Monday, December 17, 2018

What Happens If I Use Old Thread?

By Laure Justice

If you're fairly new to sewing, or if you've been sewing a while but are still a bit of a novice, you may have heard about the risks of sewing with old thread - that sewing with old thread can mess up your sewing machine - that clothes made with vintage thread you make may fall apart - that kind of thing. Well, those things can happen, so I wanted to share a bit about how to tell if vintage thread is too old to use.

Vintage thread on wooden spool
Old thread image courtesy of LisaRedfern and Pixabay

Wooden Spools Are a Sign You Have Old Thread

Thread used to come on wooden spools, until about the mid-1970's. Since then, it's been wound on platic and hard foam spools, so if you're looking at a length of thread wound around a wooden spool, it's probably been there a while.

Can You Use Vintage Thread Or Not?

Does that mean you can't use old thread? Some people will say don't use it at all - to just glue the old spools to some craft project - and that's cool if the idea interrests you - but it isn't necesssary - old thread can be used for certain things. Ideally, once thread is that old, it should only be used for certain things, such as crafts that don't take any abuse.

How Do I Know If Old Thread I Safe to Use?

While this isn't a very scientific way to test vintage thread for tensile strength, pulling on it is one of the easiest, fastest ways to find out how strong it is.

This is a short YouTube video I filmed that shows how to test old thread to see if it's strong enough to use to sew seams in pants. (It wasn't.)

Basically, if you're sewing clothes, you don't want to use thread that's likely to break and leave you exposed. When I filmed this, I was getting ready to sew a crotch, inner thigh area, outer thigh area and hip area on a pair of uniform pants for a mechanic, so I wanted to be sure the thread i used was going to helpd up to some heavy movement and strain.

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Tuesday, November 13, 2018

Information About Fabric Glue to Mend a Hole in Clothes

Fabric glue can be a real time saver when you need to quickly mend a hole in something, but it can be tricky to apply properly, so I wanted to share a bit of information about it. I also would like to share a bit about my experience with applying fabric adhesive to patch a small hole in a pair of dress slacks, which I documented in the YouTube video shared near the end of this article.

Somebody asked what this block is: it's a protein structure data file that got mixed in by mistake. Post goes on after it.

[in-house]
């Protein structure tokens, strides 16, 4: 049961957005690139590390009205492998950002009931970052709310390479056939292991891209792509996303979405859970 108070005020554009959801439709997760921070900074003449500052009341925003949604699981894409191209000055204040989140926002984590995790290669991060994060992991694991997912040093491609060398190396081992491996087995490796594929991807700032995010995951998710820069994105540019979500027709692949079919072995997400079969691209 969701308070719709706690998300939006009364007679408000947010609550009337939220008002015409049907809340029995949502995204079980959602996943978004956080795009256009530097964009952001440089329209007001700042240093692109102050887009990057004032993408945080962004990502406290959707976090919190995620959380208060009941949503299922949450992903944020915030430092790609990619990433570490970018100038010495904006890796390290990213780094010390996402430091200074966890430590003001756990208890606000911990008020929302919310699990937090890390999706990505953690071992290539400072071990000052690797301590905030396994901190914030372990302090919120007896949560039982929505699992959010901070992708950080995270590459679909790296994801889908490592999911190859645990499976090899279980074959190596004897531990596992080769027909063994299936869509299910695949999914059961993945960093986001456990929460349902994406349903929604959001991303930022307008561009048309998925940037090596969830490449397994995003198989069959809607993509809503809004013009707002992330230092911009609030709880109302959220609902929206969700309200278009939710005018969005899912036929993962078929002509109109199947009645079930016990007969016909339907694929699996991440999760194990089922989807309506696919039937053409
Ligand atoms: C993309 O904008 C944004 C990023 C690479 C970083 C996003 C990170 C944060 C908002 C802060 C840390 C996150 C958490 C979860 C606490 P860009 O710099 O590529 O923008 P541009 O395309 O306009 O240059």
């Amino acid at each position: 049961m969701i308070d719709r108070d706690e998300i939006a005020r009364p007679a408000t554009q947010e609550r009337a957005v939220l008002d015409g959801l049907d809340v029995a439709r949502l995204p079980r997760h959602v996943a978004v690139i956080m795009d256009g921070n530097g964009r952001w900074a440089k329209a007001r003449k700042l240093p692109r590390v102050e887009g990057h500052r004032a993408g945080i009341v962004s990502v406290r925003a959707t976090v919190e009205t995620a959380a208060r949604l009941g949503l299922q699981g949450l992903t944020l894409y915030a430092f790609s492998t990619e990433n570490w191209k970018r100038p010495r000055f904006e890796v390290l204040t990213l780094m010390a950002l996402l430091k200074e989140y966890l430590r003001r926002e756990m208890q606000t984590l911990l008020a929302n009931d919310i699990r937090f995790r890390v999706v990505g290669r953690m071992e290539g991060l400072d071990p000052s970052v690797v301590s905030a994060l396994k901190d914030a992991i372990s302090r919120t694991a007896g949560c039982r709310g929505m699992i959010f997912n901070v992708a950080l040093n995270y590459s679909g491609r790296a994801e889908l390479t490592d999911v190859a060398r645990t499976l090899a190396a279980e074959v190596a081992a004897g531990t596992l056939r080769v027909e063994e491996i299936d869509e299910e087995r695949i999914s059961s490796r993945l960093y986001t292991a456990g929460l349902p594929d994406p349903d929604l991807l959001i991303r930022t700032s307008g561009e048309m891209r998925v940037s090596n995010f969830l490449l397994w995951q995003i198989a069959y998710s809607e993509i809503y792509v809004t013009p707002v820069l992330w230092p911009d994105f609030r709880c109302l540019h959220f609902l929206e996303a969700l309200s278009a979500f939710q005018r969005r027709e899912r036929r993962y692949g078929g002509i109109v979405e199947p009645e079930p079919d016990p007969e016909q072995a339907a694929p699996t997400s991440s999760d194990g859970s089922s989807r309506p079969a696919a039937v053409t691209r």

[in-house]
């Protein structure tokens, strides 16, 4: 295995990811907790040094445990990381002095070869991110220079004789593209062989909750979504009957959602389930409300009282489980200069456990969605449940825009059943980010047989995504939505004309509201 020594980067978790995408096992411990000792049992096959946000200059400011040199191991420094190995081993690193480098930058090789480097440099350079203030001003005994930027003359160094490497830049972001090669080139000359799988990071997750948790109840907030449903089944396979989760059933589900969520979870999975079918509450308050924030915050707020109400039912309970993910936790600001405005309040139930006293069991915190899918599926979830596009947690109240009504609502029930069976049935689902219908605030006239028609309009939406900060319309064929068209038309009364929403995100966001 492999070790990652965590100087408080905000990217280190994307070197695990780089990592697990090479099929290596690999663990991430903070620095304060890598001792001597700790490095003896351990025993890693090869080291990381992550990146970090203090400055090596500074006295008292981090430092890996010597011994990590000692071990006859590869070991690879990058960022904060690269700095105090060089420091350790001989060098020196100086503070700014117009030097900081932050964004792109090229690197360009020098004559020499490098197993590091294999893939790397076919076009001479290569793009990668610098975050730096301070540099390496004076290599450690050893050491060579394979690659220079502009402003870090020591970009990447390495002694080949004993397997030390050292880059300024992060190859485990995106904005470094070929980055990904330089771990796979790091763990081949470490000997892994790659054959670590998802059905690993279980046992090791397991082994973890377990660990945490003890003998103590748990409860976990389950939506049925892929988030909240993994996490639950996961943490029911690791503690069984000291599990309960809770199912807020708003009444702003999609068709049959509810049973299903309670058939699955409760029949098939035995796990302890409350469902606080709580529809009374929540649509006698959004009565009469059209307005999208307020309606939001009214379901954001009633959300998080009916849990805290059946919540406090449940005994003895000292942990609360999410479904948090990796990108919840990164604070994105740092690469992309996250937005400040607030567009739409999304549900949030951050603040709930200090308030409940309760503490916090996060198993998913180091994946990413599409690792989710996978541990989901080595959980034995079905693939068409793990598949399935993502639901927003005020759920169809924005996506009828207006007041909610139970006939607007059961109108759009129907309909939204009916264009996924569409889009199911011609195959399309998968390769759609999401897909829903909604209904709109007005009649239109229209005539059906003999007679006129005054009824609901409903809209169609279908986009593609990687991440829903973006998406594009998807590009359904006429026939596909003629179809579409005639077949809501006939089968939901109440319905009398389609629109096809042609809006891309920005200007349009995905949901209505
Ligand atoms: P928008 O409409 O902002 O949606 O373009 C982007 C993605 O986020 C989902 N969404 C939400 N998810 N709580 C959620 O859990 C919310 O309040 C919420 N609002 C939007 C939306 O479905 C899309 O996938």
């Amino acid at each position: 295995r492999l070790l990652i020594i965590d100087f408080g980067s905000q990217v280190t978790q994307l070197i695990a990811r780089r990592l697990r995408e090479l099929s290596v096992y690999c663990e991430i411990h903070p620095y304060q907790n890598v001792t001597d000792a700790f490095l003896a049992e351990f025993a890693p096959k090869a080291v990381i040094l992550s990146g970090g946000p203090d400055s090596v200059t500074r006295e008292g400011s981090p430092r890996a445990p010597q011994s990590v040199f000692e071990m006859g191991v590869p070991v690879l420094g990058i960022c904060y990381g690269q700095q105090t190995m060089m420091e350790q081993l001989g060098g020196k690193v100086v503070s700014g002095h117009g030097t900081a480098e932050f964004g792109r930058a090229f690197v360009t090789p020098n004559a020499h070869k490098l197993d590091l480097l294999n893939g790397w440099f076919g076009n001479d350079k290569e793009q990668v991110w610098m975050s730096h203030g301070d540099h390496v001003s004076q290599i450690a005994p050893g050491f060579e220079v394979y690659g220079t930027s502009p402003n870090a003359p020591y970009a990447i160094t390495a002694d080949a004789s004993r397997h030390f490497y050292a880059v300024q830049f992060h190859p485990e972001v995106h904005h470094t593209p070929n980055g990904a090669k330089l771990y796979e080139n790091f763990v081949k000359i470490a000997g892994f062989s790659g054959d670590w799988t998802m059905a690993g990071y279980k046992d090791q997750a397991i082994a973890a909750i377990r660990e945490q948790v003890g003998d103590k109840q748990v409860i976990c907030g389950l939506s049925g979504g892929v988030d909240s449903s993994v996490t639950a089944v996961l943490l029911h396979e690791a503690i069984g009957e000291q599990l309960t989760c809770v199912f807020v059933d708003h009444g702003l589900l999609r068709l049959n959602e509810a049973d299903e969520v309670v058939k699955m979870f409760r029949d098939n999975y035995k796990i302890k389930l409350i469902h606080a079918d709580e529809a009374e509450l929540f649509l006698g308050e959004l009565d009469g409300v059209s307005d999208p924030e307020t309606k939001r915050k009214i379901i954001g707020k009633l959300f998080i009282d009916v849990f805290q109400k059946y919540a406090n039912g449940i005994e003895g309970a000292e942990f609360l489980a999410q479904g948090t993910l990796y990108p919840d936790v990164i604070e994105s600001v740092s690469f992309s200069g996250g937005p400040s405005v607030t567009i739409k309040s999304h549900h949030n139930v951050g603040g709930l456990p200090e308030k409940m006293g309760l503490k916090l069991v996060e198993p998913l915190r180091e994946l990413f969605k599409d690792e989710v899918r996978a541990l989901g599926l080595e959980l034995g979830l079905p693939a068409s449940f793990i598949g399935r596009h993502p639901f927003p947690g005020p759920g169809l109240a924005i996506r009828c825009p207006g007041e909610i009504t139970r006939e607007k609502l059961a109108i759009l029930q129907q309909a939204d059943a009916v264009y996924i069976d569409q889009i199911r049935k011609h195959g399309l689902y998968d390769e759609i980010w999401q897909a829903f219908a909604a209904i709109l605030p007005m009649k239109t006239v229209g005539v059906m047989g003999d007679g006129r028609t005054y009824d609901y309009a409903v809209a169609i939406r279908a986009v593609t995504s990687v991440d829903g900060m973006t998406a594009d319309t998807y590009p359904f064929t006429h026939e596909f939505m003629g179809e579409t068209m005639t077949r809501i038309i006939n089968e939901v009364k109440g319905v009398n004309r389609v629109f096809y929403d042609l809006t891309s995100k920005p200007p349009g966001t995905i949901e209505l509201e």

Info about using fabric glue to mend clothes image courtesy of Pixabay

Types of Fabric Glue to Consider

Basically, fabric glue can be permanent or semi-permanent.
  • Temporary repairs: If you're trying to mend something you plan to properly fix later, look for semi-permanent fabric glue. It may be labeled semi-permanent or the label may mention that it washes out.
  • Repairs that last: If you're using fabric glue as a final repair, or if it's in a spot you don't want to risk tearing out at an inopportune moment, look specifically for the word permanent on the label. 

Basics of Applying Fabric Adhesive

Applying fabric adhesive is fairly simple if the place you're putting it is easy to access. In the video below, I'm applying it to the inner layer of lined dress slacks, which made it fairly complicated.
  • Make sure the fabric and patch are both clean and as free of frayed threads as possible.
  • Use an artist's paintbrush or cotton swab to apply the fabric glue so you can put it neatly where you need it to be.
  • Try to only apply the fabric glue where the patch will be placed because it can leave a shiny, coarse surface if it's exposed, plus it's more likely to peel if it sticks out from under the patch. 
  • Apply a heavy coat of fabric adhesive, it may seem like you're just drenching the fabric with this glue, but it's more likely to bond well if you apply a thick coat of adhesive. 
  • Check the label of the glue, fabric, and patch to make sure they're compatible. Some fibers simply won't bind well with fabric glue no matter how much you apply or how careful you are when applying a patch with fabric glue.

Video Showing How to Apply Fabric Glue to Mend a Hole in Clothes

With the pants in the pants in the video, I didn't apply nearly enough fabric glue, but I did also do some hand sewing to mend the hole.

The glued patch stayed very well on one side, but it was loose on the other.

I could have reglued it, of course, but I was already planning to sew the frayed ends and the parts that did stick well added enough strength to the pants that there was no worry of the hole getting bigger any time soon.

Here's a link to fabric glue on eBay in case you're interested in finding deals on this product.

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